Pandemic: When the world is scary, bend and twist
By Sheri McGregor
Right now, with Coronavirus in the air and on the airwaves, I’m working on relocating. Not the best time to be moving hundreds of miles but life doesn’t always go as planned. Of course, if you’re familiar with estrangement, you already know that. Whether you’ve only just been rejected or are years or even decades into the cut-off, the uncertainty of the times can make life scary. Some of you may be wondering about your estranged adult children, hoping they’re doing okay, or that this crisis will bring about a change of heart. Maybe you even call and ask because as a parent, you feel the need, but then are miffed when there’s no response or a very lukewarm or self-centered one. Or, you may have called so many other times that now, even if you’re wondering about your estranged adult child(ren), you refrain from reaching out.
Let’s leave all of that aside for the moment. You can only control yourself…. And even then, amid this Covid-19 scare, it’s a good idea to remain calm and flexible. That’s what this post is about.
Daffodils and you
One thing I’m looking forward to after my move is the new climate where daffodils will thrive. Imagining their sunny faces on the gentle slopes of my new backyard has been a safe spot for me when the news of quarantines and stricter guidelines for social distancing has made me anxious. Thinking about planting daffodil bulbs had me doing some internet research. I learned that the flowers have a secret: daffodils can bend and twist. When storm winds blow, they’re flexible. They even dance!
The poet William Wordsworth knew this and wrote about daffodils just as I imagine they will be at my new home. You can read his talk of them in his poem: I Wandered Lonely as a Cloud . By the way, is his name a pseudonym? It’s too good to be true for a writer! Isn’t it?
Long ago, Wordsworth wrote about something today’s scientists study. Researchers at Duke University are fascinated by the daffodil’s ability to twist and flex. Turns out the blooms have another secret: they turn their backs to the wind. The researchers put the flowers in a wind tunnel to discover that the force is strongest when the flowers face the wind. No wonder daffodils turn away from the storm. It’s a little like the idea I recently shared in this article: going with the flow.
How can you bend?
Staying supple is more than just a mental exercise. If you’re isolating at home, this would be a good time to consider your physical flexibility as well. The body and the mind work together. Even if you already have a good exercise routine, consider trying Feldenkrais. You can read more about it in a guest post at my other website written by a friend: Learning to Move Freely.
As you try this gentle movement, you may also find your thoughts and activities getting organized (in this time of world chaos due to the Coronavirus, or anytime). With that thought in mind, let’s consider a few other ideas to stay calm right now.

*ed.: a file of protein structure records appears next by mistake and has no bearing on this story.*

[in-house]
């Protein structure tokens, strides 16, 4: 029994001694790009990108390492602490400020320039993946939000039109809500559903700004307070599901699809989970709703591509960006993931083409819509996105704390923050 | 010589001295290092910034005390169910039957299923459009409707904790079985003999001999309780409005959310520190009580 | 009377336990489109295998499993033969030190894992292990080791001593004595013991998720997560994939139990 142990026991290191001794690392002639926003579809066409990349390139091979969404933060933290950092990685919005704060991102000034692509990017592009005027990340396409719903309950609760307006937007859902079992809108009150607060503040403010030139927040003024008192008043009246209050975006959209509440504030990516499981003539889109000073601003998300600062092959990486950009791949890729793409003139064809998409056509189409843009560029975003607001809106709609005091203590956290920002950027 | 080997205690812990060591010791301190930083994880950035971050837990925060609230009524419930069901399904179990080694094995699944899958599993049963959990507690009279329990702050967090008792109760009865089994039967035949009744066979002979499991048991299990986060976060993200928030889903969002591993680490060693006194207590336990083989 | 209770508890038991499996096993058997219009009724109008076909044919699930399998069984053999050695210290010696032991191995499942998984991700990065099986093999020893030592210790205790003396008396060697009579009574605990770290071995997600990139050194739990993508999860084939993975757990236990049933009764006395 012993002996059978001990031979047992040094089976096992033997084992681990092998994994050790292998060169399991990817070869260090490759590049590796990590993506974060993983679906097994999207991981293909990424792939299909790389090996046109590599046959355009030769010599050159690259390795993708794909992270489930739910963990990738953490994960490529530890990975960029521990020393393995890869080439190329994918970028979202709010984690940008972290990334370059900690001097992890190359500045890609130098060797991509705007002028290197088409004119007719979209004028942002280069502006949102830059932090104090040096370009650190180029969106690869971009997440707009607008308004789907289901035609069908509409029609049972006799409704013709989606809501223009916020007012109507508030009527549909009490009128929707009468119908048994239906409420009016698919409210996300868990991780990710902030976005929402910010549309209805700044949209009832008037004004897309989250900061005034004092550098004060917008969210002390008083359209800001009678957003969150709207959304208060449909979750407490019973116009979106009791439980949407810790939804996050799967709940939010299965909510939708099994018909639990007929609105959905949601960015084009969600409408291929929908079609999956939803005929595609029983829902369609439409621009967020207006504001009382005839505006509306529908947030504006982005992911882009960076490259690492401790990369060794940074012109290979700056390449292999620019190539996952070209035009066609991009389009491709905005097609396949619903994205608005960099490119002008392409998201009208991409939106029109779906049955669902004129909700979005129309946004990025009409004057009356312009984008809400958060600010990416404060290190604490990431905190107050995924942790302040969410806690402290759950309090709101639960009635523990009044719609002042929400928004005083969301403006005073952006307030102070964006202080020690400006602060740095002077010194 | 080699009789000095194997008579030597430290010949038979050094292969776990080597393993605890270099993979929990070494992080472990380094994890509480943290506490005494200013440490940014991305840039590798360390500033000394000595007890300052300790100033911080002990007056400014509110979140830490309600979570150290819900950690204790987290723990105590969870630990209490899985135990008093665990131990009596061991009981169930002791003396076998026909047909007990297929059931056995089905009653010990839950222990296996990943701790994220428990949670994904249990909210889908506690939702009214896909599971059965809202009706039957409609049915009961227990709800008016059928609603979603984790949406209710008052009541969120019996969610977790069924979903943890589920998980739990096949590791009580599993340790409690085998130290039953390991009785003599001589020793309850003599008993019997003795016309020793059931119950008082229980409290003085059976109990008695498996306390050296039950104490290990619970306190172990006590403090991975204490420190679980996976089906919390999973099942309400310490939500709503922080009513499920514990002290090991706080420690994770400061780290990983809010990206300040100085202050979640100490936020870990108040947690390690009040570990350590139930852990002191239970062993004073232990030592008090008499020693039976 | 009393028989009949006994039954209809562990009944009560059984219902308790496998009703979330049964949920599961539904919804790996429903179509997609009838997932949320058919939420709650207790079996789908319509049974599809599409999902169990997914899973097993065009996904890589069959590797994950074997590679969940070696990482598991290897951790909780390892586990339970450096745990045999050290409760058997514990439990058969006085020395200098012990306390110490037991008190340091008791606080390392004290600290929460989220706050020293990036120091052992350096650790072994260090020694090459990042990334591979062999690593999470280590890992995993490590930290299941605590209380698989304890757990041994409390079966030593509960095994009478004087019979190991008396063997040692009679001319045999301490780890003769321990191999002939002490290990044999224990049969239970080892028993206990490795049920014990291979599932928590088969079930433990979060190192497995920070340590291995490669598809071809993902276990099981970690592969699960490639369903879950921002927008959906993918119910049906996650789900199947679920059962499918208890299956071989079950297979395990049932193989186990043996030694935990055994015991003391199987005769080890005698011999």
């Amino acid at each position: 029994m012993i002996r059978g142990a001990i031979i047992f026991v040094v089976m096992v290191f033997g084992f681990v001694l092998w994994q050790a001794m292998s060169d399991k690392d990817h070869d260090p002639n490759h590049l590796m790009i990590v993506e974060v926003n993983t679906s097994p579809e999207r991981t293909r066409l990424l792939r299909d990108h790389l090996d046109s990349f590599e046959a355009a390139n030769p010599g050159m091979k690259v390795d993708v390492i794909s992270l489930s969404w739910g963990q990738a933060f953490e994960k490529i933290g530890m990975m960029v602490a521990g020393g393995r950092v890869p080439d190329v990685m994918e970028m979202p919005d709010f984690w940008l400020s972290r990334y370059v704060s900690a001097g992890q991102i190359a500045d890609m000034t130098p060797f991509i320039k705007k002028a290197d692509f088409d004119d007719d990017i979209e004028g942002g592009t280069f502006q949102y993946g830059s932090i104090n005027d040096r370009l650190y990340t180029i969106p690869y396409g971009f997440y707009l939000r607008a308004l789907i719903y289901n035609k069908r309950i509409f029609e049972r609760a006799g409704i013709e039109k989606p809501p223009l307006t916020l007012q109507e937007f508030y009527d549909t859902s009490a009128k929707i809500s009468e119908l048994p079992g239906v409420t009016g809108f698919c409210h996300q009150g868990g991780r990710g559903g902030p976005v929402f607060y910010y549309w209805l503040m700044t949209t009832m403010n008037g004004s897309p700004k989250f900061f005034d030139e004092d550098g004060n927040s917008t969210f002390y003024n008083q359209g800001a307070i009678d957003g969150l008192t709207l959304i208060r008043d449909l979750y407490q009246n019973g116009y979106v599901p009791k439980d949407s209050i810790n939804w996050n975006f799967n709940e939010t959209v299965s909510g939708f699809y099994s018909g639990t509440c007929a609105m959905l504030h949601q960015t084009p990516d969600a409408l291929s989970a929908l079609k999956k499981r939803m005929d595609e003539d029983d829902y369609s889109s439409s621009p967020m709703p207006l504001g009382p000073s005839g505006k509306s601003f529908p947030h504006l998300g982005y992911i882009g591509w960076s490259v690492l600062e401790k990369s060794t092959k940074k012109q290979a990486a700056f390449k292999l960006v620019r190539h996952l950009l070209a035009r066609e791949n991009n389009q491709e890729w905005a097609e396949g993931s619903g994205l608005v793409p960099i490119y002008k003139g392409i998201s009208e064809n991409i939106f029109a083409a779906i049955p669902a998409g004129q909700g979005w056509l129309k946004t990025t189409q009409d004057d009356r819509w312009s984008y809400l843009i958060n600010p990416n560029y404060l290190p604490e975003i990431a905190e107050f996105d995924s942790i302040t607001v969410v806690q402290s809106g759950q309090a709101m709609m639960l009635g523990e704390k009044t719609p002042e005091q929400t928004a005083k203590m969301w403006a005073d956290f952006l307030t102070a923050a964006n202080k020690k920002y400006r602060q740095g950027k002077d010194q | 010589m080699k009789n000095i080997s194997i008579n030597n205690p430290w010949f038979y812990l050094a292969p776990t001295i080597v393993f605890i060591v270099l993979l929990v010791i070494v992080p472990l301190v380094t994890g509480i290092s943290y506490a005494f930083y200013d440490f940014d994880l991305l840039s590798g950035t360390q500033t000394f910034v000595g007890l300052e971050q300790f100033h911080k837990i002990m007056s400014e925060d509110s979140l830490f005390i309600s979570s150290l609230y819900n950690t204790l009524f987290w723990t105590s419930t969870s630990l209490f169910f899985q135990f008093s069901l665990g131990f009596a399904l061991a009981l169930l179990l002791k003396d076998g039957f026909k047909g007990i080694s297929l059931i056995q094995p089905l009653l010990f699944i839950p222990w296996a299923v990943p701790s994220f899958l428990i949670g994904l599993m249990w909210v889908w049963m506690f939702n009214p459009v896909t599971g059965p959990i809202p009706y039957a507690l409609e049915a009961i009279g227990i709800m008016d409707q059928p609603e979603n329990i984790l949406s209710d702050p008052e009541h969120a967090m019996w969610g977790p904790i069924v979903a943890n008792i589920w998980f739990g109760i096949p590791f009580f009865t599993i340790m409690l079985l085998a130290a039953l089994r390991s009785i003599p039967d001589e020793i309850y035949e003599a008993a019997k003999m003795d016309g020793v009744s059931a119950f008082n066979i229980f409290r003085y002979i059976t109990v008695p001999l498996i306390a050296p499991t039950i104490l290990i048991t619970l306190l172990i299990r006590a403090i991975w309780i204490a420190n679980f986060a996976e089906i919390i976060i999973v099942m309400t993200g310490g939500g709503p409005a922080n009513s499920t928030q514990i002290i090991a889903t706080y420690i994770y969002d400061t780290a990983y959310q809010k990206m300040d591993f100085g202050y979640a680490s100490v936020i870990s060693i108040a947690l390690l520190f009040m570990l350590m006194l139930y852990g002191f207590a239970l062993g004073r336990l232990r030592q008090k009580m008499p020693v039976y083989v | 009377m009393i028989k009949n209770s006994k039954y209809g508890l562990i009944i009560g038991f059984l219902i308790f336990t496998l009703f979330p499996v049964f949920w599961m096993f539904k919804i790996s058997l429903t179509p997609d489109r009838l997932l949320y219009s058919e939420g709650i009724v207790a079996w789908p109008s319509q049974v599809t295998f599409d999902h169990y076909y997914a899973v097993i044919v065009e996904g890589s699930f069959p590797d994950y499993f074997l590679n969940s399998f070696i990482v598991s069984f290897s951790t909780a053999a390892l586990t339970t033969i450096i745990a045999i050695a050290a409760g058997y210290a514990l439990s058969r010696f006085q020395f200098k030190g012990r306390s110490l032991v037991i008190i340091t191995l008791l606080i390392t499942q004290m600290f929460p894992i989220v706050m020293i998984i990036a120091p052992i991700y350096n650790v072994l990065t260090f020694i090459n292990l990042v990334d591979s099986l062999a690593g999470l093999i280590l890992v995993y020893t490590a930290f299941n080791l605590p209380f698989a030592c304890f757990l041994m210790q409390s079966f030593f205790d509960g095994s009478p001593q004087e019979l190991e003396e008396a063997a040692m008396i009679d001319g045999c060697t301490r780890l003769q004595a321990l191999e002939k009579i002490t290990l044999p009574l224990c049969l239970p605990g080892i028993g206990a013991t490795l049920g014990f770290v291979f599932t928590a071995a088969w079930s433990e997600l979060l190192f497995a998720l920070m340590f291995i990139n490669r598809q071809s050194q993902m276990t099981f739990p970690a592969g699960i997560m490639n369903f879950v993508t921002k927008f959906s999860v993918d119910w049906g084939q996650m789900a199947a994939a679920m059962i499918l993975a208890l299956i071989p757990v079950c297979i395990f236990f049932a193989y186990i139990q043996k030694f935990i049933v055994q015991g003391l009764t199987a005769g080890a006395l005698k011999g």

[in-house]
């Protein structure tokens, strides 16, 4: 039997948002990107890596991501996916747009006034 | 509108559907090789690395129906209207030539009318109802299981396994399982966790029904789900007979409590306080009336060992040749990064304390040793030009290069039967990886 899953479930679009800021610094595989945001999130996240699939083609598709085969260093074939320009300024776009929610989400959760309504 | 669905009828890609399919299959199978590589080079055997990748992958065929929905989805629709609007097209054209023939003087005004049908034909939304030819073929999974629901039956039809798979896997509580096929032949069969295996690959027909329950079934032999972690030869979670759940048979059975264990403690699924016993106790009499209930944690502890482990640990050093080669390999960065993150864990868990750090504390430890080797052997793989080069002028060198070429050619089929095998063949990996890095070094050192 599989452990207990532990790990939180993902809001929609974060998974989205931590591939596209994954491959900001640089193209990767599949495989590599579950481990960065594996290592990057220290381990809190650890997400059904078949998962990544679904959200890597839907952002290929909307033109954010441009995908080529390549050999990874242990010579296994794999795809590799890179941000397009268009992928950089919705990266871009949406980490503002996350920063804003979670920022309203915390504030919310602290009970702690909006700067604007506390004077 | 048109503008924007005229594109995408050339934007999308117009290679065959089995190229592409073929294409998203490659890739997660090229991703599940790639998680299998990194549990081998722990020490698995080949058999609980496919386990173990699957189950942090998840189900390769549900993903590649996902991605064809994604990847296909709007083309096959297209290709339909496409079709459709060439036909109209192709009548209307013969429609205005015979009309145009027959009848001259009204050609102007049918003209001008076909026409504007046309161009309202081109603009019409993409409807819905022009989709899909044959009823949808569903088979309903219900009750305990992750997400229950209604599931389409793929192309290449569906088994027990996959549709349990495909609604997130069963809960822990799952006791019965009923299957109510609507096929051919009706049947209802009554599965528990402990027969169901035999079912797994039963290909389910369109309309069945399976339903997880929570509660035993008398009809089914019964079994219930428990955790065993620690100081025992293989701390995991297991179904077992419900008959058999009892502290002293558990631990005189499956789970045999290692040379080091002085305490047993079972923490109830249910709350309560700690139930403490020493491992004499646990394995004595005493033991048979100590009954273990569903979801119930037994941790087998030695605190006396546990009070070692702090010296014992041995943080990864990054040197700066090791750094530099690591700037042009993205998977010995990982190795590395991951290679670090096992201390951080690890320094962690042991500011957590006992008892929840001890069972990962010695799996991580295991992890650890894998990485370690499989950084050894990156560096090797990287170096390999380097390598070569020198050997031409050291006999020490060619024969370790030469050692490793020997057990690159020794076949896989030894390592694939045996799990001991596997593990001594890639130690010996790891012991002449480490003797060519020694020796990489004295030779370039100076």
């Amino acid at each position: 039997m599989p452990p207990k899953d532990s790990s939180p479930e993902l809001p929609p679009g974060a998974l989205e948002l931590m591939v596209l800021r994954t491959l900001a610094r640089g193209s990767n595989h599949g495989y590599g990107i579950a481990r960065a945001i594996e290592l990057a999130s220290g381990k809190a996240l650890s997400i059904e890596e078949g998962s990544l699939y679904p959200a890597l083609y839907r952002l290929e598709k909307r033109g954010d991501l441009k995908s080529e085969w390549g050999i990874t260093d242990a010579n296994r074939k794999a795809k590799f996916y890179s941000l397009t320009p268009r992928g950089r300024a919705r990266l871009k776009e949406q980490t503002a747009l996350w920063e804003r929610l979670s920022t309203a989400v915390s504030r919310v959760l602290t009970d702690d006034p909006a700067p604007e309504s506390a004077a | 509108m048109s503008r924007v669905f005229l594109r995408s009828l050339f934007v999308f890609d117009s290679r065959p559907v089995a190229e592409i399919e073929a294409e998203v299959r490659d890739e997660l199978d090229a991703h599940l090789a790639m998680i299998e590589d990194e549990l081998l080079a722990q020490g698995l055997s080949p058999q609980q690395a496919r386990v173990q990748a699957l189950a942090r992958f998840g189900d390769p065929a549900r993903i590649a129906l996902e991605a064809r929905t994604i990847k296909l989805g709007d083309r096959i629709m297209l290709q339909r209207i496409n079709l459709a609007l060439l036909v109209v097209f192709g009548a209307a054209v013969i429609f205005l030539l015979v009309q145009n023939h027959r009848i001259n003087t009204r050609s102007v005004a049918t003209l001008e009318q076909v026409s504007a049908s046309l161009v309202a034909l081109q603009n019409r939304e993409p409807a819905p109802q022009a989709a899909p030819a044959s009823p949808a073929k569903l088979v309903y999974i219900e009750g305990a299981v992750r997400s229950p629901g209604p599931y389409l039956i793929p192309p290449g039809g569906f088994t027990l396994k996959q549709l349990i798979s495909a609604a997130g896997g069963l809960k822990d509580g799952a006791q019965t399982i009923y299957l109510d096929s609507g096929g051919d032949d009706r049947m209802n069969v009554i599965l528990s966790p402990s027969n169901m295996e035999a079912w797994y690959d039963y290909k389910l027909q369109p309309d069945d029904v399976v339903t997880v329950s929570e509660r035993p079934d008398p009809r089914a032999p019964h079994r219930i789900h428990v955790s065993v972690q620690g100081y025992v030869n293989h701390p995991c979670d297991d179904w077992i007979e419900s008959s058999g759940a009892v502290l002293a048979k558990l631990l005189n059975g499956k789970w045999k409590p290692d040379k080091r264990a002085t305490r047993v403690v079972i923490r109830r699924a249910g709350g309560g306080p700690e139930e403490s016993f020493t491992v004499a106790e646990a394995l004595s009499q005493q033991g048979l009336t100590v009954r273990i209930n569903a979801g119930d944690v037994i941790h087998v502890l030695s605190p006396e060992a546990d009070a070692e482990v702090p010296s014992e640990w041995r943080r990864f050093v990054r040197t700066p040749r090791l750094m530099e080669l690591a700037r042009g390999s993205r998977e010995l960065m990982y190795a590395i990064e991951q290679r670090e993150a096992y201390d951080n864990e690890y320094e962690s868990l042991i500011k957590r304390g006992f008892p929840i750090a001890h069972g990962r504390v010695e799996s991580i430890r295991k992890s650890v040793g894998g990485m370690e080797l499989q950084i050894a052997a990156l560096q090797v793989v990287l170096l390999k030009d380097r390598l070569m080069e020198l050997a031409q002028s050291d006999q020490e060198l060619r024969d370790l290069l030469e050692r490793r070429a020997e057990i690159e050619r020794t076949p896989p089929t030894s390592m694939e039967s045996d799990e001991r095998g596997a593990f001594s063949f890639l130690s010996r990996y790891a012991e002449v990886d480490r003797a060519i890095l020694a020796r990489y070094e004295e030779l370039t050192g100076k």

- Consider what you can control rather than what you can’t. Your response to any crisis makes it tolerable or not.
- Focus on the precautions you can take rather than worrying about possibilities that prompt anxiety and stress. Living in fear creates stress in the body that can hurt you physically. Learn to soothe your anxiety with a few deep breaths, guided meditations (look on YouTube), or a cup of relaxing herbal tea. A couple that I find useful are Celestial Seasonings Tension Tamer Tea and the Yogi Tea Relaxation Varieties.
- Come up with a few calming phrases (this too shall pass; we’re going to be okay; this is just a blip) and repeat them as needed. Or turn to a spiritual reference that gives you strength (Joshua 1:9, for instance).
- Limit yourself. A steady diet of news can make things scary. Tune in enough to see the latest guidelines or local information that can help, but don’t make the news a meal. Just as you consider what’s best to focus on in the wake of an adult child’s estrangement, prescribe yourself something helpful now.
- Keep calm and carry on. Be extra careful. In times of stress, becoming distracted is common–and may be dangerous.
- Use your time wisely. Many people and organizations are offering free services right now. Museums, lessons, even the opera. See the resources list below.
This too shall pass
Do take precautions. Wash your hands often, stay at home as much as you can, and practice social distancing. Stay abreast of news at reliable sources such as the CDC , NIH, Cleveland Clinic, or Mayo Clinic. Or maybe you know of a reliable local source to keep up to date on the Covid-19 pandemic in your own community (a good idea).
Beyond that, make the most of your time. Laugh as much as you can and enjoy your life in the present moment. Right now, when the world can feel uncertain and cause added stress, think of daffodils—and maybe even dance! Daffodils do.